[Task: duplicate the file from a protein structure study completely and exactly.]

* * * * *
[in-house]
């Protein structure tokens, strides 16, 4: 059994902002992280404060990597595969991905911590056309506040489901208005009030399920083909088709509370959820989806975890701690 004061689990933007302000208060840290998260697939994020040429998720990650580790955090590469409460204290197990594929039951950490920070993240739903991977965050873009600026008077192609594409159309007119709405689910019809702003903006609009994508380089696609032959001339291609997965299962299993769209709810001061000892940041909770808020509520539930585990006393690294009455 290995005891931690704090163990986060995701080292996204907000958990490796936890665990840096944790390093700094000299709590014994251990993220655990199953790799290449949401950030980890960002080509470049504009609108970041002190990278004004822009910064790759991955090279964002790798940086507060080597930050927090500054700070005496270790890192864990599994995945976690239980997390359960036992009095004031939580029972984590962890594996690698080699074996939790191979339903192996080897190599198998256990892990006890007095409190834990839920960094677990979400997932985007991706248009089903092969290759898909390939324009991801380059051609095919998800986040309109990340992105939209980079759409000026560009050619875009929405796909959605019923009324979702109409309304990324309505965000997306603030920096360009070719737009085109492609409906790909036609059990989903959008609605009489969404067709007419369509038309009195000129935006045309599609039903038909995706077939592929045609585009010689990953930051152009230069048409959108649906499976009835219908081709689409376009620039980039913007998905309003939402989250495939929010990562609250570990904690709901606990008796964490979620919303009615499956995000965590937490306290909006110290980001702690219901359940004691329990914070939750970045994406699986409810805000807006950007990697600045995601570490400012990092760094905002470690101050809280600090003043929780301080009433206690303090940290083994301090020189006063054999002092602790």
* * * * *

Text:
[in-house]
């Protein structure tokens, strides 16, 4: 059994902002992280404060990597595969991905911590056309506040489901208005009030399920083909088709509370959820989806975890701690 004061689990933007302000208060840290998260697939994020040429998720990650580790955090590469409460204290197990594929039951950490920070993240739903991977965050873009600026008077192609594409159309007119709405689910019809702003903006609009994508380089696609032959001339291609997965299962299993769209709810001061000892940041909770808020509520539930585990006393690294009455 290995005891931690704090163990986060995701080292996204907000958990490796936890665990840096944790390093700094000299709590014994251990993220655990199953790799290449949401950030980890960002080509470049504009609108970041002190990278004004822009910064790759991955090279964002790798940086507060080597930050927090500054700070005496270790890192864990599994995945976690239980997390359960036992009095004031939580029972984590962890594996690698080699074996939790191979339903192996080897190599198998256990892990006890007095409190834990839920960094677990979400997932985007991706248009089903092969290759898909390939324009991801380059051609095919998800986040309109990340992105939209980079759409000026560009050619875009929405796909959605019923009324979702109409309304990324309505965000997306603030920096360009070719737009085109492609409906790909036609059990989903959008609605009489969404067709007419369509038309009195000129935006045309599609039903038909995706077939592929045609585009010689990953930051152009230069048409959108649906499976009835219908081709689409376009620039980039913007998905309003939402989250495939929010990562609250570990904690709901606990008796964490979620919303009615499956995000965590937490306290909006110290980001702690219901359940004691329990914070939750970045994406699986409810805000807006950007990697600045995601570490400012990092760094905002470690101050809280600090003043929780301080009433206690303090940290083994301090020189006063054999002092602790």